Seek growth, preserve access

Published 8:41 pm Sunday, April 15, 2007

By Staff
It looks like Washington may have turned the corner.
Depending on who is doing the talking, the city is making the right turn or the city is making the wrong turn. Growth and change, like beauty, apparently is in the eye of the beholder.
The Buoy Tender Station condominium project is going up quickly. A pile driver is driving beams into the ground at the Moss Landing residential project. The rubble at the Washington Center site — future home of commercial and residential development — at the southeast corner of Bridge and West Third streets is being removed.
Whether one agrees with the projects or opposes them, they are signs things are beginning to happen in Washington. Those projects, once completed, will result in more tax revenue for the city, which could use the extra money. They will provide jobs. They are providing employment — someone’s doing the site preparation work and construction jobs at these projects.
And whether some people like it or not, they are signs Washington is growing — progressing, if you will.
Let’s not forget the Bridge Harbor project, a residential development proposed for the former Waters Oil Co. site on the southeast side of the U.S. Highway 17 bridge across the Pamlico River. The land, about 5.89 acres, was purchased by Bridge Harbor, LLC for development.
The developers want to build two eight-story buildings that would house a total of 42 condominiums. The proposal also includes a clubhouse, pool and 204 parking spaces. A parking garage would occupy the first level of each building.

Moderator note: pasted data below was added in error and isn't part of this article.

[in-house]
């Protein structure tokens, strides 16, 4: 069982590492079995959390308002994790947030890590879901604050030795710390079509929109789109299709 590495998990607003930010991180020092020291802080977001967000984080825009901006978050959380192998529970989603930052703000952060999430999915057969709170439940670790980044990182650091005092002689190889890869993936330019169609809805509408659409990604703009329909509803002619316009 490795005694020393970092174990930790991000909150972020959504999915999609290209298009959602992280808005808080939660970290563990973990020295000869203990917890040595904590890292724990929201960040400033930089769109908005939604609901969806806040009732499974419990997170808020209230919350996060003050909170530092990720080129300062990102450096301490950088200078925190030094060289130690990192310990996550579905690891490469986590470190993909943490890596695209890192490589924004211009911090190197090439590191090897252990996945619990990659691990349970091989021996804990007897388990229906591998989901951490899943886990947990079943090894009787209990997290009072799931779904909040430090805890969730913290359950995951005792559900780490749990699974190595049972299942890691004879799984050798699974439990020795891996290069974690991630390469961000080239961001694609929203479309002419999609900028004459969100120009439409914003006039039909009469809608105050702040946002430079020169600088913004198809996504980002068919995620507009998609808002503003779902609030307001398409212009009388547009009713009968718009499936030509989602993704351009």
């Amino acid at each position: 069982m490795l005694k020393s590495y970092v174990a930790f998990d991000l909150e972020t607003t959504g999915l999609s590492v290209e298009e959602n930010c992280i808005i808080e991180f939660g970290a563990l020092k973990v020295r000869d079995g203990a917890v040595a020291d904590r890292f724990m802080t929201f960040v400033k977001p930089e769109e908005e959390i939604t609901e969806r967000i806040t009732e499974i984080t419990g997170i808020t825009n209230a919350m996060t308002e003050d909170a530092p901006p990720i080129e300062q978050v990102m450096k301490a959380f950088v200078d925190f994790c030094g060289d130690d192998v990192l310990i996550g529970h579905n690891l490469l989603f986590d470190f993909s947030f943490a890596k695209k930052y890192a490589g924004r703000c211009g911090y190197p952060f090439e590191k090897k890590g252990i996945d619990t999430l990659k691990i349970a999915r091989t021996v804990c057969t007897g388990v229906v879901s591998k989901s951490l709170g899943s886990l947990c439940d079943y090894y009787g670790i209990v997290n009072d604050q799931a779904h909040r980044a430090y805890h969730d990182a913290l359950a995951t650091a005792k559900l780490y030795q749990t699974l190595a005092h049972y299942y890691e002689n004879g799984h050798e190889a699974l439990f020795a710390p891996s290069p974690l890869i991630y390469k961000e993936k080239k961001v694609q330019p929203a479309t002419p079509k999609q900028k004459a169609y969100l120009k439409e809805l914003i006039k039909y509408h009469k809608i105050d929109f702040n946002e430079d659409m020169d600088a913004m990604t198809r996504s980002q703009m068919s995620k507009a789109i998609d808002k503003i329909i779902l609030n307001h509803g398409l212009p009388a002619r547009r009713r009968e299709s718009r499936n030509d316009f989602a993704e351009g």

All these development projects, and others not mentioned, indicate that people want to live, work and play in Washington. And one of the city’s attractions is the Pamlico-Tar River and access to that body of water. And with more and more people moving to the area, that access will be taxed even more than it is now.
Washington is working to do just that.
The city has developed a priority list for improvements to existing shoreline areas or acquisition of properties that will provide shoreline access to city resident and others. The six items on the list, in descending order, are as follows:
Two recent land transactions have reminded the city about the importance of providing public access to area waterways, Bobby Roberson, the city’s director of planning and development, said earlier this year.
That’s part of the reason the city is working to provide facilities that will enhance its shoreline areas and improve access to its shoreline assets.
And as development pressure continues on the city, the public needs to support these shoreline-access strategies because they will preserve and enhance the public’s access to waterways.
The city needs to grow, but at the same time it must provide and protect access to its waterways.